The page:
The curriculum at Whaley Bridge Primary School is designed to provide a broad and balanced education that meets the needs of all children. We are fully committed to developing each child’s unique potential within a secure and caring environment. We aim to teach our curriculum in an engaging, interesting and stimulating way, primarily through a thematic approach which promotes high standards of learning and provides rich and memorable experiences. We want our children to be happy, safe and be able to contribute to the local and global community in which they live.
The curriculum consists of many planned experiences in school and out: lessons, topic days, school council, ECO council, enrichment days, Outdoor Learning, Take part in the Art, assemblies, clubs, sports, trips and visits, workshops, residentials, fund raising, and community links. Outcomes may be designed to meet the requirements of the new National Curriculum but also to develop the skills needed for learning and for life.
The National Curriculum underpins all topic planning to ensure coverage and progression. To view The National Curriculum, please follow the link: The National Curriculum
You can find long term planning for each year group below. For termly topic plans, please visit the Letters page to find out what your child will be learning this term. Please ask Mrs Casey/Mrs Bingle if you would like a paper copy.
The subjects of the National Curriculum are as follows:
* We offer Wider Opportunities music provision. In Year 4 all pupils will learn to play the djembe drums. There are also peripatetic teachers who teach woodwind, string and piano.
In Whaley Bridge Primary School, all children encounter a wide range of reading learning opportunities.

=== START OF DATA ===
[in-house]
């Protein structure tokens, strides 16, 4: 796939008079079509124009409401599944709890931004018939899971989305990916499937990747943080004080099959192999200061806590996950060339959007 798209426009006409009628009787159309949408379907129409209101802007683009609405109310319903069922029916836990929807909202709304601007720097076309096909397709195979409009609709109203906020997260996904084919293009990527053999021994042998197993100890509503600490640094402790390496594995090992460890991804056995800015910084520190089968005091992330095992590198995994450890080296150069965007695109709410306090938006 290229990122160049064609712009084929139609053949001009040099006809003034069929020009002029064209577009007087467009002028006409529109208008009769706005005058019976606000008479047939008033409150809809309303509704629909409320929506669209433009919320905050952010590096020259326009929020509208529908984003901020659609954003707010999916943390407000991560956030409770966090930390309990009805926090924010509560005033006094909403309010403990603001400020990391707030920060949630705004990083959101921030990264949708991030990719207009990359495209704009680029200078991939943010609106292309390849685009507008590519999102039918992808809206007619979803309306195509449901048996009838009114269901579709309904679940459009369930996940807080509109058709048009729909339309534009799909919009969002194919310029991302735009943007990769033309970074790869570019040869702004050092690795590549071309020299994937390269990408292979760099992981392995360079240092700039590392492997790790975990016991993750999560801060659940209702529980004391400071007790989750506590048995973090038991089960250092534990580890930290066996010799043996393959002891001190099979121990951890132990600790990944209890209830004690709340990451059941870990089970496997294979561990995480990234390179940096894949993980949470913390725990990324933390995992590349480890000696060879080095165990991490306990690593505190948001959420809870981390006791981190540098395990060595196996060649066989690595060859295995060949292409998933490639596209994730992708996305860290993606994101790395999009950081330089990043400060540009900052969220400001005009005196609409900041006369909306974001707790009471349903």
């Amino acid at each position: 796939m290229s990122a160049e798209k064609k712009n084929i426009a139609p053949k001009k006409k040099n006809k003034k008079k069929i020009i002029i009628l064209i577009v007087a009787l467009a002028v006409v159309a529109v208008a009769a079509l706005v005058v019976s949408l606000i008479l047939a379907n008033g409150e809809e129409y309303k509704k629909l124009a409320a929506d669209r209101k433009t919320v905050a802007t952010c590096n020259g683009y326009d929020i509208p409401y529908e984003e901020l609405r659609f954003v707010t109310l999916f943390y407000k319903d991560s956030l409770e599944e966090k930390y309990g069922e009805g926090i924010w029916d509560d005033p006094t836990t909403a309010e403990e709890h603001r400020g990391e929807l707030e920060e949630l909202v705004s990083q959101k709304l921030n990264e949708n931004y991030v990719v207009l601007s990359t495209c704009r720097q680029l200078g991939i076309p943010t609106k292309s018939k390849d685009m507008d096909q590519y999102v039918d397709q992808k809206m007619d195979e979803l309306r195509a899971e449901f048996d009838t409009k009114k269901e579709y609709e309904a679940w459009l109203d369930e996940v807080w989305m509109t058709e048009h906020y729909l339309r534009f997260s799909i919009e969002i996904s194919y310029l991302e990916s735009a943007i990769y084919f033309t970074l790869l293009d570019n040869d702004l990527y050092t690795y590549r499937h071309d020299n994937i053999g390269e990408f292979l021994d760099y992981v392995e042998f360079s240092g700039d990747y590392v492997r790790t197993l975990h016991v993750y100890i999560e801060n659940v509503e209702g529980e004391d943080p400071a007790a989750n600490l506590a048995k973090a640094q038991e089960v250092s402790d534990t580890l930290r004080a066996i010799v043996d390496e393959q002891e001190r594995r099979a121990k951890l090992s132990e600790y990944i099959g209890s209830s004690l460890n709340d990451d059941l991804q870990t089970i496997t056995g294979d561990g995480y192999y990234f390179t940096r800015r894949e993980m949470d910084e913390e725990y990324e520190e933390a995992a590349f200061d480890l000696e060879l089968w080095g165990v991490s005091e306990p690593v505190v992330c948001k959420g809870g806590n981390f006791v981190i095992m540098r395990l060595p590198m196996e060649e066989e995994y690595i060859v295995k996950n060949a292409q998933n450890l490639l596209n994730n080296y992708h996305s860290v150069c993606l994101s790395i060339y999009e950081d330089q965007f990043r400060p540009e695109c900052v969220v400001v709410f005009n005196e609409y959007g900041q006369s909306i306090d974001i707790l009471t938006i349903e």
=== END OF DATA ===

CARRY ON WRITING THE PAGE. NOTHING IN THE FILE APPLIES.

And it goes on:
Whole class teaching takes place and texts are used as a stimulus for further literacy based activities. Our children love to listen to stories! In Guided Reading sessions, pupils work in small, adult led groups to explore texts, building particularly on comprehension and inference skills.
At Whaley Bridge Primary School, our books are banded into colours. This provides children with a pathway of progression in reading.
In order to foster a love of books and an interest in reading we begin the children on a journey of reading with the books and characters from the Oxford Reading Tree Range. Details can be found at www.oxfordowl.co.uk From the early days this scheme is supplemented by numerous other books to increase vocabulary, genre range and exposure to different authors.
Pupils read regularly to ensure both accuracy and understanding. We are fortunate in that we are supported by a committed team of volunteers comprised of parents and grandparents.
Each year in March we celebrate World Book Day, by enjoying different reading themed activities. We also host a yearly book fair which is really popular and well supported. We are currently developing new and exciting ways to encourage reading for pleasure across the school, placing a higher focus on our wonderful library.
All of the above help to broaden the reading experiences of our children. Exposing children to the range of reading opportunities and broadening vocabulary, our children are in a better place to form opinions, make choices and hopefully develop a life-long love for reading!
Daily phonics sessions provide a very structured approach, children are taught in smaller groups and progress is assessed regularly.
At Whaley Bridge Primary School we use the Jolly Phonics and Letters and Sounds programme. Children are taught to recognise the sounds and blend them together into words for meaning. All children are taught one way of representing the 44 main sounds of English first, then go on to learn the alternative spellings later on.
In Phase 2, letters and their sounds are introduced one at a time. A set of letters is taught each week, in the following sequence:
Set 1: s, a, t, p
Set 2: i, n, m, d
Set 3: g, o, c, k
Set 4: ck, e, u, r
Set 5: h, b, f, ff, l, ll, ss